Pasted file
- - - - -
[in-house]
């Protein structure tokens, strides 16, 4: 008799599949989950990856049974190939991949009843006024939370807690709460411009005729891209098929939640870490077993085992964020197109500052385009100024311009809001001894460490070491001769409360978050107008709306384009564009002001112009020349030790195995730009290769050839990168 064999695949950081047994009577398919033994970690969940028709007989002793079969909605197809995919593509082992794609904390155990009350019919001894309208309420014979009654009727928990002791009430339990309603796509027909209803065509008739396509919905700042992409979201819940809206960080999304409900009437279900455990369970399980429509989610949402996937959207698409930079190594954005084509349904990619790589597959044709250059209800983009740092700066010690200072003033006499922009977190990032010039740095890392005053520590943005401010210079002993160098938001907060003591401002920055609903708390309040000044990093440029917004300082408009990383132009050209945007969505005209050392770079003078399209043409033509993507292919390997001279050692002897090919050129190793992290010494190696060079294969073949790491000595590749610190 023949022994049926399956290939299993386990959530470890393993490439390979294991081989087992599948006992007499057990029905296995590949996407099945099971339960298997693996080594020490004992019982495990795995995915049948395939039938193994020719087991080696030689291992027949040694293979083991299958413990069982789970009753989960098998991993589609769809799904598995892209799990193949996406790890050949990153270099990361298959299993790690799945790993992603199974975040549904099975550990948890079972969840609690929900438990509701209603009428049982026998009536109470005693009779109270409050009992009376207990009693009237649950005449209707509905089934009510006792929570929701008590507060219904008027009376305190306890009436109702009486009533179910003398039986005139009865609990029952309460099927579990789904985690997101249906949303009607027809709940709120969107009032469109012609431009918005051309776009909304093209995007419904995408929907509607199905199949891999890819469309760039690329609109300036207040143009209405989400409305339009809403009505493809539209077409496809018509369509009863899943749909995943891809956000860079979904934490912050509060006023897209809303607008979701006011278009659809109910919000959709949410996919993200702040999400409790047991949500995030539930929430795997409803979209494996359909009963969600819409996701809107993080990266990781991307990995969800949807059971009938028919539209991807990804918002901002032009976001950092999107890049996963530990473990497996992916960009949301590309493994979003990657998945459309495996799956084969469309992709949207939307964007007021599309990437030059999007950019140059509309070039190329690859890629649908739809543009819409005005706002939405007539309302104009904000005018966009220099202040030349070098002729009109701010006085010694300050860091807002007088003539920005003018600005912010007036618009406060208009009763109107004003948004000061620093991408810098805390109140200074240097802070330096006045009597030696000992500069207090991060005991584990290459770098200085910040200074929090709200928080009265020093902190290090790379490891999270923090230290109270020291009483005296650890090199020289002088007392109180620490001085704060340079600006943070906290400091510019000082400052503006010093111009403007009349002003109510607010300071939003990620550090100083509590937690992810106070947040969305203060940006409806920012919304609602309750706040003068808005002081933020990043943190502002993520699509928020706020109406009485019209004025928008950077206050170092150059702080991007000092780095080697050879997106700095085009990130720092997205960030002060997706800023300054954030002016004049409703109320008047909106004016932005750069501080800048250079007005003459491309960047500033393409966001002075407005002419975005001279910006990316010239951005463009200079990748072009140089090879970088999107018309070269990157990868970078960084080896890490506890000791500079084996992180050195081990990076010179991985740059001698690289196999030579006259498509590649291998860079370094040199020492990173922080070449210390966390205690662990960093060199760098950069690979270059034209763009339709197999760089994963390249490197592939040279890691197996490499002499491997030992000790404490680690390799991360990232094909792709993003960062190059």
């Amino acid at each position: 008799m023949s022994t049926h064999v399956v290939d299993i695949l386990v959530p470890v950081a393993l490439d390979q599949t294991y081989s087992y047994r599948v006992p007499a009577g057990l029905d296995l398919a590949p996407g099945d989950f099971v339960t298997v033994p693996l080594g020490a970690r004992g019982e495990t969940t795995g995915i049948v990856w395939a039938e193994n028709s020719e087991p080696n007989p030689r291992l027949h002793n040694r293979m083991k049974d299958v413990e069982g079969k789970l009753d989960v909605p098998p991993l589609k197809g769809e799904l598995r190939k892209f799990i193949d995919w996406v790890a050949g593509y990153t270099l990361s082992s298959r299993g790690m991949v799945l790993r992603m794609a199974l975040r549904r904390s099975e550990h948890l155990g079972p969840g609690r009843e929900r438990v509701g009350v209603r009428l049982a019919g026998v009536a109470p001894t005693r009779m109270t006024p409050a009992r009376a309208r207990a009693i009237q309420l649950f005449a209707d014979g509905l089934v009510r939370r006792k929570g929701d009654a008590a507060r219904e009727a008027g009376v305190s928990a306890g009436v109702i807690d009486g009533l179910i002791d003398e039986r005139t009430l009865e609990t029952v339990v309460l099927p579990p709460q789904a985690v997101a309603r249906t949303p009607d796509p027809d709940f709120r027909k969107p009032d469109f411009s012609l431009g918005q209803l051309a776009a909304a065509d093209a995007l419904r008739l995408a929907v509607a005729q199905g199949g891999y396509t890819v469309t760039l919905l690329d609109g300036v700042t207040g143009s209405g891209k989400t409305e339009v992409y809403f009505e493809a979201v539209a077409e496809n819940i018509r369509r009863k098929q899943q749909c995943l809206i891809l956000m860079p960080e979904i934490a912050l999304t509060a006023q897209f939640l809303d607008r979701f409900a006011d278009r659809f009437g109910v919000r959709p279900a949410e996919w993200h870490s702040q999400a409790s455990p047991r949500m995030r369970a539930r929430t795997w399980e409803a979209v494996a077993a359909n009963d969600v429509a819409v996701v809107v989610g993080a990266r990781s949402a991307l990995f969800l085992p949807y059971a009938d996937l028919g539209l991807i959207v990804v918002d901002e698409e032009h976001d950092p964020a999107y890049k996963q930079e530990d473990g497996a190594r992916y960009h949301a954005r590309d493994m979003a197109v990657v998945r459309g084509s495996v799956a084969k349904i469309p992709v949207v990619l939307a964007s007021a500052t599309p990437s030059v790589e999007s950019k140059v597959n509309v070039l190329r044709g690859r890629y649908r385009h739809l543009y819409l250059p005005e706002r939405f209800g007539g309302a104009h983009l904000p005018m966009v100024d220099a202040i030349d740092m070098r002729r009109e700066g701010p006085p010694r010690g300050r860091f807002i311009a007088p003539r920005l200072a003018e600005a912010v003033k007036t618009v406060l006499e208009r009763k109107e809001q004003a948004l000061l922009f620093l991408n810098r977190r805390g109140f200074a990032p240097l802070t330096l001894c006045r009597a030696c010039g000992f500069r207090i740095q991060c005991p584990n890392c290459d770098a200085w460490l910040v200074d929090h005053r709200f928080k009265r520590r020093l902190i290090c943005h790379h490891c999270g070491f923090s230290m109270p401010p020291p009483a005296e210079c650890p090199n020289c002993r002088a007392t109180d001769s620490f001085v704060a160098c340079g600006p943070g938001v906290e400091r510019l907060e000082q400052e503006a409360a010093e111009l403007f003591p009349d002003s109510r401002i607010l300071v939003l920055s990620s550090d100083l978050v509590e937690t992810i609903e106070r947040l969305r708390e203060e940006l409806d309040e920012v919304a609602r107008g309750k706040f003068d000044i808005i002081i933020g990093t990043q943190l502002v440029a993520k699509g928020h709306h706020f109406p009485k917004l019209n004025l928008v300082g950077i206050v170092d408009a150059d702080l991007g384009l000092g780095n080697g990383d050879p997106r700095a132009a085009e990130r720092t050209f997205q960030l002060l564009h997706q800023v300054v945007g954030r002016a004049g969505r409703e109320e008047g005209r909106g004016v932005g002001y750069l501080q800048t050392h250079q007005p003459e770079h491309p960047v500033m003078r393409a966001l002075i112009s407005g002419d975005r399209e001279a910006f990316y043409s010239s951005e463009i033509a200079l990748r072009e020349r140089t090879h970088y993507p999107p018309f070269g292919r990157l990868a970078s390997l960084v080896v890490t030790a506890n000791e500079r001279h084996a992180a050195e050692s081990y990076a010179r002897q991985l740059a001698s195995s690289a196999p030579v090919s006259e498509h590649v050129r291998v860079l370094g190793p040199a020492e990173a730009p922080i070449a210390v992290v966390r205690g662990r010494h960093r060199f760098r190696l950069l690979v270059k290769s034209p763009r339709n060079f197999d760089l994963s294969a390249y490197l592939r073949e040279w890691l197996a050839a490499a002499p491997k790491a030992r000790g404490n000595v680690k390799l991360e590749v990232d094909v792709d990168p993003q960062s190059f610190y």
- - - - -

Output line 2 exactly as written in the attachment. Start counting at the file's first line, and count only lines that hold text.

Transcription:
């Protein structure tokens, strides 16, 4: 008799599949989950990856049974190939991949009843006024939370807690709460411009005729891209098929939640870490077993085992964020197109500052385009100024311009809001001894460490070491001769409360978050107008709306384009564009002001112009020349030790195995730009290769050839990168 064999695949950081047994009577398919033994970690969940028709007989002793079969909605197809995919593509082992794609904390155990009350019919001894309208309420014979009654009727928990002791009430339990309603796509027909209803065509008739396509919905700042992409979201819940809206960080999304409900009437279900455990369970399980429509989610949402996937959207698409930079190594954005084509349904990619790589597959044709250059209800983009740092700066010690200072003033006499922009977190990032010039740095890392005053520590943005401010210079002993160098938001907060003591401002920055609903708390309040000044990093440029917004300082408009990383132009050209945007969505005209050392770079003078399209043409033509993507292919390997001279050692002897090919050129190793992290010494190696060079294969073949790491000595590749610190 023949022994049926399956290939299993386990959530470890393993490439390979294991081989087992599948006992007499057990029905296995590949996407099945099971339960298997693996080594020490004992019982495990795995995915049948395939039938193994020719087991080696030689291992027949040694293979083991299958413990069982789970009753989960098998991993589609769809799904598995892209799990193949996406790890050949990153270099990361298959299993790690799945790993992603199974975040549904099975550990948890079972969840609690929900438990509701209603009428049982026998009536109470005693009779109270409050009992009376207990009693009237649950005449209707509905089934009510006792929570929701008590507060219904008027009376305190306890009436109702009486009533179910003398039986005139009865609990029952309460099927579990789904985690997101249906949303009607027809709940709120969107009032469109012609431009918005051309776009909304093209995007419904995408929907509607199905199949891999890819469309760039690329609109300036207040143009209405989400409305339009809403009505493809539209077409496809018509369509009863899943749909995943891809956000860079979904934490912050509060006023897209809303607008979701006011278009659809109910919000959709949410996919993200702040999400409790047991949500995030539930929430795997409803979209494996359909009963969600819409996701809107993080990266990781991307990995969800949807059971009938028919539209991807990804918002901002032009976001950092999107890049996963530990473990497996992916960009949301590309493994979003990657998945459309495996799956084969469309992709949207939307964007007021599309990437030059999007950019140059509309070039190329690859890629649908739809543009819409005005706002939405007539309302104009904000005018966009220099202040030349070098002729009109701010006085010694300050860091807002007088003539920005003018600005912010007036618009406060208009009763109107004003948004000061620093991408810098805390109140200074240097802070330096006045009597030696000992500069207090991060005991584990290459770098200085910040200074929090709200928080009265020093902190290090790379490891999270923090230290109270020291009483005296650890090199020289002088007392109180620490001085704060340079600006943070906290400091510019000082400052503006010093111009403007009349002003109510607010300071939003990620550090100083509590937690992810106070947040969305203060940006409806920012919304609602309750706040003068808005002081933020990043943190502002993520699509928020706020109406009485019209004025928008950077206050170092150059702080991007000092780095080697050879997106700095085009990130720092997205960030002060997706800023300054954030002016004049409703109320008047909106004016932005750069501080800048250079007005003459491309960047500033393409966001002075407005002419975005001279910006990316010239951005463009200079990748072009140089090879970088999107018309070269990157990868970078960084080896890490506890000791500079084996992180050195081990990076010179991985740059001698690289196999030579006259498509590649291998860079370094040199020492990173922080070449210390966390205690662990960093060199760098950069690979270059034209763009339709197999760089994963390249490197592939040279890691197996490499002499491997030992000790404490680690390799991360990232094909792709993003960062190059």